It’s cheerless, but our heroes continue on through a montage of grim landscapes and rough terrain.
Thoughts on the Passage – Book I, Chapter 12 (p199, 50th Anniv. Ed.)
As our hobbits and Strider make their way east, I can’t help but wonder about Aragorn’s history with the Nazgul. What did he know? When did he learn it? And most importantly, prior to Weathertop, had he ever encountered them?
By the time our hobbits were on Weathertop, it must have been clear to them that Strider knew more about the so-called Black Riders, the Nazgul, than he was letting on. From their first mention in Bree, he tells them “They will return. And more are coming. There are others. I know their number. I know these Riders.”
But how much did Aragorn actually know? Little by little, it’s revealed to us that Strider knows they work for the Enemy, and they have something called “the Black Breath.” More is learned on Weathertop when the Riders gather below. While the Nazgul cannot see in the traditional sense, Strider explains that their horses can.
“‘And at all times they smell the blood of living things, desiring and hating it. Senses too, there are other than sight or smell. We can feel their presence – it troubled our hearts, as soon as we came here, and before we saw them; they feel ours more keenly. Also, he added, and his voice sank to a whisper,’the Rings draws them.'”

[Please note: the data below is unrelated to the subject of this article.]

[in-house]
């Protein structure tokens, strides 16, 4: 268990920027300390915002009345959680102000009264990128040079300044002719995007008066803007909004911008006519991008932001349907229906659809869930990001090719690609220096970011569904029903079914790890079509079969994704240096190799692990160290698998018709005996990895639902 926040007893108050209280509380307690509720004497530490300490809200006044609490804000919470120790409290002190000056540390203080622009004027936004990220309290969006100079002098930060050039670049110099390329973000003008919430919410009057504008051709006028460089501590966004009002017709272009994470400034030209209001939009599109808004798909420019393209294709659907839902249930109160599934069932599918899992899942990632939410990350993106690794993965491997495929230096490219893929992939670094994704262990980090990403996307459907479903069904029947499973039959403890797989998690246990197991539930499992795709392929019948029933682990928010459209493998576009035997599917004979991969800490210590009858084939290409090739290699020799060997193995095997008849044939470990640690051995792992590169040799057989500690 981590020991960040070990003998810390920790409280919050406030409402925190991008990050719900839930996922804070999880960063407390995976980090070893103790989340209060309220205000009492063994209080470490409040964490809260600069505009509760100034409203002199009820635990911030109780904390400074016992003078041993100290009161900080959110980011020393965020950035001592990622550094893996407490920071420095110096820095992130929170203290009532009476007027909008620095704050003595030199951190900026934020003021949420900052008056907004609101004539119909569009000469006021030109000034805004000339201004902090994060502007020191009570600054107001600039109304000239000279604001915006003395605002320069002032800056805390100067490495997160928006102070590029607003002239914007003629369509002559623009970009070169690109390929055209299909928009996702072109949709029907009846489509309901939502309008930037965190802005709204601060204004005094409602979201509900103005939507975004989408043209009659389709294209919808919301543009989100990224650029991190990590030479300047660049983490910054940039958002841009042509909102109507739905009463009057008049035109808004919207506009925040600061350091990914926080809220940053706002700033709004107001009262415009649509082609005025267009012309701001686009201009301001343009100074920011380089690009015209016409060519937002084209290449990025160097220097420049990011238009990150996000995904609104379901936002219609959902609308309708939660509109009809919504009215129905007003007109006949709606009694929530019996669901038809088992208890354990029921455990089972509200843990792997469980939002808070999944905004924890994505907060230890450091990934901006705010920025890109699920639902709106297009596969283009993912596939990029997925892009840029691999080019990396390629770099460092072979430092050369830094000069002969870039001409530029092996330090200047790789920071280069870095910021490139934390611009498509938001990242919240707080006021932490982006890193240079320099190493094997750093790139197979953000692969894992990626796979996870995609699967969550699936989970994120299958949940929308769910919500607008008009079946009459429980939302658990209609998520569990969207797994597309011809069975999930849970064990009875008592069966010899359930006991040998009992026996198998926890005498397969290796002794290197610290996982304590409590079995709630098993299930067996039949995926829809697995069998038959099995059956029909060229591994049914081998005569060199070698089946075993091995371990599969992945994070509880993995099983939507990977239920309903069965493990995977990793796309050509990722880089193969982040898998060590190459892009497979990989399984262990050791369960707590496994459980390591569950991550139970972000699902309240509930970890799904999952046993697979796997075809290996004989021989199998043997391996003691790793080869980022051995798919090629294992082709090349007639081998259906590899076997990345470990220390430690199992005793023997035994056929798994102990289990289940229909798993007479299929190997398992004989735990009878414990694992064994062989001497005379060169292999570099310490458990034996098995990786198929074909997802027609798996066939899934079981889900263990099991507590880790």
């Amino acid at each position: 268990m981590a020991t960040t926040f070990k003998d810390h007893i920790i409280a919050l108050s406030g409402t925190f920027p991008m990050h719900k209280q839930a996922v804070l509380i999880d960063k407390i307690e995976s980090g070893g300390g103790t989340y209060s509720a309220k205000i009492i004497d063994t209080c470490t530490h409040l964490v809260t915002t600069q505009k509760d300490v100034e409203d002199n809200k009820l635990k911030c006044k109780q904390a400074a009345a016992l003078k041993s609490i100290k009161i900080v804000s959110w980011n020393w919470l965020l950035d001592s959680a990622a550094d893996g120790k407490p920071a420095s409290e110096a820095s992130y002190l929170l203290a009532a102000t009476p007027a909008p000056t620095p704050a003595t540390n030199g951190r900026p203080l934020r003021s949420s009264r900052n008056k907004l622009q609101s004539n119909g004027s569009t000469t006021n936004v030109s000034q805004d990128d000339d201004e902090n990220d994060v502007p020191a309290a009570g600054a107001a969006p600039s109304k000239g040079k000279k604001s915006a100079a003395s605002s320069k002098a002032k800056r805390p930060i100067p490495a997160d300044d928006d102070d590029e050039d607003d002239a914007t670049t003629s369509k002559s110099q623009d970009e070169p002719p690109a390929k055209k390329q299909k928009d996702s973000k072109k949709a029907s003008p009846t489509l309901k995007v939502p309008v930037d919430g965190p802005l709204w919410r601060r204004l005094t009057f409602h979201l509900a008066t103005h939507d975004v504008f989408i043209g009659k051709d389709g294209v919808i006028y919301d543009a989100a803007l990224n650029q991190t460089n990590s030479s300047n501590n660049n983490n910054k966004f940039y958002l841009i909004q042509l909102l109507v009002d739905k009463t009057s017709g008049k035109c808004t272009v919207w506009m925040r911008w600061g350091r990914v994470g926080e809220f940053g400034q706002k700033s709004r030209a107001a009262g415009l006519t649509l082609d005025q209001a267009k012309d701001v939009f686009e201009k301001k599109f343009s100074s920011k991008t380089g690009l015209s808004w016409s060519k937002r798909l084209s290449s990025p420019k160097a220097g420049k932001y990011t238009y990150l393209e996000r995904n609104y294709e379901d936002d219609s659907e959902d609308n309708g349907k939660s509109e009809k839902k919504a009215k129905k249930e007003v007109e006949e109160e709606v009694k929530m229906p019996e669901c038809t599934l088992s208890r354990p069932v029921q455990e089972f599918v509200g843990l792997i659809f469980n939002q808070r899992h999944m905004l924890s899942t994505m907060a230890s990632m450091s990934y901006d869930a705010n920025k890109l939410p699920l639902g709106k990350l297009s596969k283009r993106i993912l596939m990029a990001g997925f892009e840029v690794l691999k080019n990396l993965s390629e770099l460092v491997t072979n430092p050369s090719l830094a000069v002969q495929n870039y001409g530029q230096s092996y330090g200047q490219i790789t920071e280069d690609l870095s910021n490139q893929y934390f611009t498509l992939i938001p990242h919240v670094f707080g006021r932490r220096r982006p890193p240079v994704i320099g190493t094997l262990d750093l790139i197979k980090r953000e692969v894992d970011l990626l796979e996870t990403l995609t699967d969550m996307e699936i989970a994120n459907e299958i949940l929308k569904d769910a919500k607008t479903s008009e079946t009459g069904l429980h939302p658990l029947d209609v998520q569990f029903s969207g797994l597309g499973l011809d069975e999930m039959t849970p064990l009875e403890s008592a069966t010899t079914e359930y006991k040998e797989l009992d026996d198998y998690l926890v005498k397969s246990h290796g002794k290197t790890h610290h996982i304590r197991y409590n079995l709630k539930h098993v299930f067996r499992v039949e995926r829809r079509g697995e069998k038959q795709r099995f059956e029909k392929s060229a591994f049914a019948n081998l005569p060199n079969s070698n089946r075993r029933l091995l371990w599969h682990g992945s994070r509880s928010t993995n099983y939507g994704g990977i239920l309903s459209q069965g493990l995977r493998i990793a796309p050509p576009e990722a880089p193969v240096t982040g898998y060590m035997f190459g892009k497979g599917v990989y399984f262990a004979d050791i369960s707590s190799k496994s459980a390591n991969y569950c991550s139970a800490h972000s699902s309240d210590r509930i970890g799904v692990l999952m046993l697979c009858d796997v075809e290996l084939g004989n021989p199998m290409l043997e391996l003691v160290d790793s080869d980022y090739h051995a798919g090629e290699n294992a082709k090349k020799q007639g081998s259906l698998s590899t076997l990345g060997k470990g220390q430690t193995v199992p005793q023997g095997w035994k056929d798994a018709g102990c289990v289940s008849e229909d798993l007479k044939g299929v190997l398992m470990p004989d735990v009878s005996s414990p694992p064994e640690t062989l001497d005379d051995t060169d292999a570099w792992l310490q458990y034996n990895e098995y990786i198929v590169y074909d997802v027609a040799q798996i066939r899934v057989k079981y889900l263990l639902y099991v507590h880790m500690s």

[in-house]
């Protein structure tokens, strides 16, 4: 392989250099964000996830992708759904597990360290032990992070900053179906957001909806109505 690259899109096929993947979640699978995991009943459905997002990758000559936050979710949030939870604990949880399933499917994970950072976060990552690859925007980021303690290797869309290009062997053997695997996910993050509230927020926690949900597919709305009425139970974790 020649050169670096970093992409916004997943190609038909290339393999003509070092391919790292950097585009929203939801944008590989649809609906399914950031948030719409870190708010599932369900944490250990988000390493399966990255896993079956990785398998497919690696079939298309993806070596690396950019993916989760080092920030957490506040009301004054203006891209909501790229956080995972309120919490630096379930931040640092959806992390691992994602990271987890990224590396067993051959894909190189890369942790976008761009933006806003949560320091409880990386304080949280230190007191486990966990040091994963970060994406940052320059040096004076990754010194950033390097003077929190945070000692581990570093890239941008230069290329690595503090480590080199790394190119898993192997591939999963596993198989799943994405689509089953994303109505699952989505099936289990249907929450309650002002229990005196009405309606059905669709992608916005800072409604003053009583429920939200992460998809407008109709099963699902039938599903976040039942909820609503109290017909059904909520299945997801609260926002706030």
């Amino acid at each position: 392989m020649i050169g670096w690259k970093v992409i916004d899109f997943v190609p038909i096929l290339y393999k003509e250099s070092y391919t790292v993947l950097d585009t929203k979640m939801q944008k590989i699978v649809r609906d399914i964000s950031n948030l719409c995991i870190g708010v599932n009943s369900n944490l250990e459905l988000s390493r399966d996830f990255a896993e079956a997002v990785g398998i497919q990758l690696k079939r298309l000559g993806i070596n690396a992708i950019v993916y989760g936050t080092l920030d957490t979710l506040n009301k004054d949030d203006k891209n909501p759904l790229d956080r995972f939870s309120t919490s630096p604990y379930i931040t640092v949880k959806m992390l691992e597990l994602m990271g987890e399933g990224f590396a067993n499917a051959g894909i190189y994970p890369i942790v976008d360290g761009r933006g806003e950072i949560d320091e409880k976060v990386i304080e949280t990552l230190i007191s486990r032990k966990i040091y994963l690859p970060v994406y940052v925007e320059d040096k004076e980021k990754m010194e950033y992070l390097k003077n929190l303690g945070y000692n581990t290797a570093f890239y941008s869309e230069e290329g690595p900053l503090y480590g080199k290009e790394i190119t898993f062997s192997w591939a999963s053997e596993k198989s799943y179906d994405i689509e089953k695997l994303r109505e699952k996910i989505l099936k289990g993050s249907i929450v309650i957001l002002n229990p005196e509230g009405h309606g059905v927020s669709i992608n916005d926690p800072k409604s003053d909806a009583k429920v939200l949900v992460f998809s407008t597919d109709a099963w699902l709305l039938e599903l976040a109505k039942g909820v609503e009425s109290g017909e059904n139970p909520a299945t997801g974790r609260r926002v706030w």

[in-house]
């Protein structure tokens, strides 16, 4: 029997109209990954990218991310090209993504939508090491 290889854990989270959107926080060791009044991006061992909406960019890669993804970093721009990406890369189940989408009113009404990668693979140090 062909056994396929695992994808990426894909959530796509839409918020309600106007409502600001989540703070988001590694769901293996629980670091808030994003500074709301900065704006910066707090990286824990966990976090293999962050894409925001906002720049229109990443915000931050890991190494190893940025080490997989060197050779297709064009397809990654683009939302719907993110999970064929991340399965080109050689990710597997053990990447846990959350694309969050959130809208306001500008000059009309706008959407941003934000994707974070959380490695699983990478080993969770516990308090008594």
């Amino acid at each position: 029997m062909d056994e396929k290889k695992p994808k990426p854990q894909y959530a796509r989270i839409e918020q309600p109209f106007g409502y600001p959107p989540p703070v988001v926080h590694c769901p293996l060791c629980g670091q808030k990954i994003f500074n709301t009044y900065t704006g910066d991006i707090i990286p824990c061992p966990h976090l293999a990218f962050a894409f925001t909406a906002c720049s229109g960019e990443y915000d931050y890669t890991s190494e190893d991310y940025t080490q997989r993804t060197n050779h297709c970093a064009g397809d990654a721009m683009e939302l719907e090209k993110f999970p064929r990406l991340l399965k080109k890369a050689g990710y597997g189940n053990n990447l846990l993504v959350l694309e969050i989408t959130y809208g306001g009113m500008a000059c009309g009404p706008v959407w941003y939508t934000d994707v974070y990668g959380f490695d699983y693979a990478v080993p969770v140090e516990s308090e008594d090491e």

This last bit indicates that Aragorn had either intimate encounters with them or learned a great deal. Either way, it would be safe to say that whatever Gandalf and Elrond know about the Nazgul has been shared with Aragorn.
The same year he met Gandalf, in 2956, Aragorn took off on journeys into the East and South, “exploring the purposes of Sauron and all his movements.” Though Elrond had explained his ancestry to him three years before, he fought as an unknown warrior for Gondor and Rohan.